In fact I suspect that if you conducted a survey of traits required to become a rabbi piety and devotion might not even make the top of the list. Right up there at the top would be stories and story telling. Just for kicks I'll address that question to several of the blogging rabbis:(I'll have some remarks about what qualities I think are most important at the bottom of the post.)
Rav Fleischmann, RWAC, Fly Fishing Rabbi, Rabbi Sedley and any other rav who wishes to answer. I look forward to your replies.
I am pleased to say that there are a number of responses that are worth looking at, or should I say all of them are. This is the kind of interaction that I appreciate about the blogging world. As I have mentioned before every now and then I have an interest/urge to go get smicha. I haven't spent as much time exploring it as I probably should. I suppose that you could say that it is because I am not really interested or because I am and am afraid of it.
Really it doesn't have to be an answer that is relegated to the either/or pile. There are shades of gray. I suspect that one of the reasons is that I find davening to be so darn challenging. Some days I am completely engrossed and others it is the furthest thing in my mind.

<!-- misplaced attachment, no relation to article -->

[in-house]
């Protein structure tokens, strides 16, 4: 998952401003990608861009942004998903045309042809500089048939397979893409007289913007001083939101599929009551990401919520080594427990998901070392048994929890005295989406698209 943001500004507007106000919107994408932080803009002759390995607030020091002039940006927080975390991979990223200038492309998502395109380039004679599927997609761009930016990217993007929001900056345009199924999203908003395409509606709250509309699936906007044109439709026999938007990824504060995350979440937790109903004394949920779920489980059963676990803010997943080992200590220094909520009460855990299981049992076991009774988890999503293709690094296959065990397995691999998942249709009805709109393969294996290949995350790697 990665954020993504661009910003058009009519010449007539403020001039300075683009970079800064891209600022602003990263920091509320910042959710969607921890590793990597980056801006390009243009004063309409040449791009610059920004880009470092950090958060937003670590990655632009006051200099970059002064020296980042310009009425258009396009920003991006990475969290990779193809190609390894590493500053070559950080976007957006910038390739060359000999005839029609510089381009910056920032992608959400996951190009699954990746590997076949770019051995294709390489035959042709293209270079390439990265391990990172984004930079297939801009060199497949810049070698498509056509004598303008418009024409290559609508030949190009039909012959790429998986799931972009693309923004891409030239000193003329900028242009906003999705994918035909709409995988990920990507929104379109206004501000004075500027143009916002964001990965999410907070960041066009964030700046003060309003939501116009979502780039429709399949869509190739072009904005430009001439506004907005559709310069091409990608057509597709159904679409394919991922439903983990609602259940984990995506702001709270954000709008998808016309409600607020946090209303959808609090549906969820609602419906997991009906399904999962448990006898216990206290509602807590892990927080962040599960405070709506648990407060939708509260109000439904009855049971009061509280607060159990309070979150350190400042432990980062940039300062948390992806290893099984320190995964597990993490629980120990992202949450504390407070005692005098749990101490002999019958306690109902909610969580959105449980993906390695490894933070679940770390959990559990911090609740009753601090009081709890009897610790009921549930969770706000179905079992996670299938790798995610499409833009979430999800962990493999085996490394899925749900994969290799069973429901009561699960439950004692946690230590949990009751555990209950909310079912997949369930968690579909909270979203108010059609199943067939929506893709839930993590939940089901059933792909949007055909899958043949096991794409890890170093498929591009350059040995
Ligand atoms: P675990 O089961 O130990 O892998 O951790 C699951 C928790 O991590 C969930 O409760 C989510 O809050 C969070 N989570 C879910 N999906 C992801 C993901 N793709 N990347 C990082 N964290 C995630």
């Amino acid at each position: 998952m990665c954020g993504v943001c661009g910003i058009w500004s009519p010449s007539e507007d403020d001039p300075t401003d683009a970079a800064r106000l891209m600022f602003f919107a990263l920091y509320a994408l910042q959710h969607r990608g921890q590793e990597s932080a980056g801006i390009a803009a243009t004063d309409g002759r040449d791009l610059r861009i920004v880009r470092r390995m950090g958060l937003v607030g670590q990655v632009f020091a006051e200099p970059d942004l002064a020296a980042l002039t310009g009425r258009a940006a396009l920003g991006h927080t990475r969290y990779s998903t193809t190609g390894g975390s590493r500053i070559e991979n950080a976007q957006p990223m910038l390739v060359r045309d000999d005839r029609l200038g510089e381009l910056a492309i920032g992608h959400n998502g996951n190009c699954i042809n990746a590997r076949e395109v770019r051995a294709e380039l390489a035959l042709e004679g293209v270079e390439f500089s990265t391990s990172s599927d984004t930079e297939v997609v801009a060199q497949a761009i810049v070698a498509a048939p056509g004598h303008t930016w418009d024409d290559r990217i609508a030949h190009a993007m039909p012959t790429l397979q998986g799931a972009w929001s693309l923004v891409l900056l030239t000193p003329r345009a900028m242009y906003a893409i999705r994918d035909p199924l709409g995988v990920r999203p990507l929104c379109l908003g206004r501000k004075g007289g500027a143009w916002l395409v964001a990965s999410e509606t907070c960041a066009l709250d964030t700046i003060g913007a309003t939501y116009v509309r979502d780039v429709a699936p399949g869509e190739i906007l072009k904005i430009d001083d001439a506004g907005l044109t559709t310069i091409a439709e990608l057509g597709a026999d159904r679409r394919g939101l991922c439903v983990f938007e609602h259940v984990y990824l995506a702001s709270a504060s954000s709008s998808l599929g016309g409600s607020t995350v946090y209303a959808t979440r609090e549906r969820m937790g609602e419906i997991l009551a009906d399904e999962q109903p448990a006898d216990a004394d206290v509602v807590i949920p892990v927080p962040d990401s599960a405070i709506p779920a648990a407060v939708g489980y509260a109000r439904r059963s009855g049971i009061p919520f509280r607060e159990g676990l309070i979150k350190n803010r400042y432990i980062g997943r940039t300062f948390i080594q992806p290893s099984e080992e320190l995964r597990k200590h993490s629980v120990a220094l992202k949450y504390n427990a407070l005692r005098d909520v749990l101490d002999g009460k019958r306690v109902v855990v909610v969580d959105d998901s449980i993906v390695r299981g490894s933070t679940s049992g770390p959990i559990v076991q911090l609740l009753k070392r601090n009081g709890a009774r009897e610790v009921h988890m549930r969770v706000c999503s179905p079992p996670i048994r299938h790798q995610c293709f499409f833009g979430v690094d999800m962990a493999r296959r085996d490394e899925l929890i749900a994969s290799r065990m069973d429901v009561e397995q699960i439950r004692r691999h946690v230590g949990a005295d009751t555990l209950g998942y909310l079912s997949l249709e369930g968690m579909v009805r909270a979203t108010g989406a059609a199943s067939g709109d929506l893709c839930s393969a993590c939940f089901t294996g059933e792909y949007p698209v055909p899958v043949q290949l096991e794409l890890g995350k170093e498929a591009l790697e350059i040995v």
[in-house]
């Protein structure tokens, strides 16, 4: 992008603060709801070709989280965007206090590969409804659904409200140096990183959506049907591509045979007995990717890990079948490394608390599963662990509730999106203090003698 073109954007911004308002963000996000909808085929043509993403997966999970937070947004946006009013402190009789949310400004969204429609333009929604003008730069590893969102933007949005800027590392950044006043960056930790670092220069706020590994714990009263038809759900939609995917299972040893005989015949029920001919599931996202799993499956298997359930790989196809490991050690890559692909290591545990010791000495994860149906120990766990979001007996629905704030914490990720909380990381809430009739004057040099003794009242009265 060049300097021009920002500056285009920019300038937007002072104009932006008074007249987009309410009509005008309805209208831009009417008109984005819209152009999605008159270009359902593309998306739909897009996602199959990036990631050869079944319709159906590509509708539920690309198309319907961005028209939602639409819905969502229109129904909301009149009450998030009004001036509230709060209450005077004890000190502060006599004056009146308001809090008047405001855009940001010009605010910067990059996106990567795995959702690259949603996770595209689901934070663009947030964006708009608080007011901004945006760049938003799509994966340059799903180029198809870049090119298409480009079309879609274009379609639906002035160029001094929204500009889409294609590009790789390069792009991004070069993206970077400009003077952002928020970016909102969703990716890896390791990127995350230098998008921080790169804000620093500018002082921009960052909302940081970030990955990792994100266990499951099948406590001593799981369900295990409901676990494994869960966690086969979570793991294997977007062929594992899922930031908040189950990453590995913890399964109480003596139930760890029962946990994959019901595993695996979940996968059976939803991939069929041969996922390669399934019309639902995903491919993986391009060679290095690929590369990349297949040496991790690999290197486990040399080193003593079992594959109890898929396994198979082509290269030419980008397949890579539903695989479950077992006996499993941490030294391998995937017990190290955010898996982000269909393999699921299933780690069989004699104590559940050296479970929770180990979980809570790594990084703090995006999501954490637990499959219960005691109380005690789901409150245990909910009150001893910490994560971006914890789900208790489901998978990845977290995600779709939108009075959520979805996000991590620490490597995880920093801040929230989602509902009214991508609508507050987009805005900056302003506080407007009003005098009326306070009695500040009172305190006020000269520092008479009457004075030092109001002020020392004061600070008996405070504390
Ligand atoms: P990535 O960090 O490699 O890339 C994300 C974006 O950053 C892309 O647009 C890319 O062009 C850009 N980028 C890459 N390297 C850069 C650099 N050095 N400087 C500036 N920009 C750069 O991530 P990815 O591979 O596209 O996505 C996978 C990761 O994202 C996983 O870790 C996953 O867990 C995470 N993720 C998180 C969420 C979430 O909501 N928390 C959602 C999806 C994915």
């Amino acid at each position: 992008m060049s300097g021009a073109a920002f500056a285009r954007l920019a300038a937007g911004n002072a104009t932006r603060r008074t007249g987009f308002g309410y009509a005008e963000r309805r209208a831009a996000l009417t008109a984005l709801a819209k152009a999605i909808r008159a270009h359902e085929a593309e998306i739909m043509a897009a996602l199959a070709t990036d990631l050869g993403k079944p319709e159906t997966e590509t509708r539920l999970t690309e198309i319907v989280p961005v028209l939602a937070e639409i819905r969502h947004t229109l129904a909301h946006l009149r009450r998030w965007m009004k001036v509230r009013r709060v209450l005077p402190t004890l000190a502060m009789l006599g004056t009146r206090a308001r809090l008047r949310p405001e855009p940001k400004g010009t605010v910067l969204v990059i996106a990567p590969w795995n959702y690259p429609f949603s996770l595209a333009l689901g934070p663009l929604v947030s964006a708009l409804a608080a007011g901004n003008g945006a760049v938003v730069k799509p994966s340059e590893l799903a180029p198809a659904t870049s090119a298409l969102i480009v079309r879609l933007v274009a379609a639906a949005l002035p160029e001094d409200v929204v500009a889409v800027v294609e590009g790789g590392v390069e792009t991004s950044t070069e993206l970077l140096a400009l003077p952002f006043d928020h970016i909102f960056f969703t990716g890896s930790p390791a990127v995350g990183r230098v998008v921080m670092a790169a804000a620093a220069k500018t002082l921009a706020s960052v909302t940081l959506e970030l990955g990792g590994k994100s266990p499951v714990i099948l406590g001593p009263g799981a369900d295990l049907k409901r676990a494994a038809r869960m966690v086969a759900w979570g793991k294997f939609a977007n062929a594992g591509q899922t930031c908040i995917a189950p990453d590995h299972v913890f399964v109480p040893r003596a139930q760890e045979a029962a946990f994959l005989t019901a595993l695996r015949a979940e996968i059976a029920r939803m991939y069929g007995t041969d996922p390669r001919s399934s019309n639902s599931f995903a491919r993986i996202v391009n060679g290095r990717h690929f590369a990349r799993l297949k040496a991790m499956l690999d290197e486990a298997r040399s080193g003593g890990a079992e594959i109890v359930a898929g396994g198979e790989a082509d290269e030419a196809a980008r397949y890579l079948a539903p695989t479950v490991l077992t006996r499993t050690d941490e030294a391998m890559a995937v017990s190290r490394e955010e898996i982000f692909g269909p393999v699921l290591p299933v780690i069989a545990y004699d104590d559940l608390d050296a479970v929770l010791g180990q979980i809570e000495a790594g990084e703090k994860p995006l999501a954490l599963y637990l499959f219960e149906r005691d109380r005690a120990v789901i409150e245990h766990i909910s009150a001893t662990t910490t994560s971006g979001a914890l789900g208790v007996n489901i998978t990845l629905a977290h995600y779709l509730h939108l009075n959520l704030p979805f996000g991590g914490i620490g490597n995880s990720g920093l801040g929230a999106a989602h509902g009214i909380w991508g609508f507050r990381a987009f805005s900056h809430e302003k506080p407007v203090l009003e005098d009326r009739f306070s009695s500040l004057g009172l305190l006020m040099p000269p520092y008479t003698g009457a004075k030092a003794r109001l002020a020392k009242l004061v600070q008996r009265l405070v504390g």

I know for certain that part of it is because the title brings a lot of expectations along with it and I am not sure that I am willing to wear that mantle. This is why I consider the qualities a rav should have because it helps to define what sort I would want to be.
I have experience working at several shuls. I know the politics. I hear the stories that my friends tell me (did I mention that I know many rabbis) and it doesn't excite me. I don't care what denomination you are, we all share certain things in common and politics is right up there.
As a result of all this I have kind of placed getting smicha on the back burner...for now. I am still young. I don't see a need to rush. I know myself well enough to know that if I want to do it, I will.
If I were to become a rabbi I think that this is the kind of rabbi I'd want to be. A good listener. A great storyteller. Worldly and knowledgeable about life and Judaism so that I could provide solid, well thought out answers. Warm and friendly, so that people would feel comfortable sharing their thoughts/problems with me.
That is the rough outline and obviously it is subject to modification. More on this at a later date.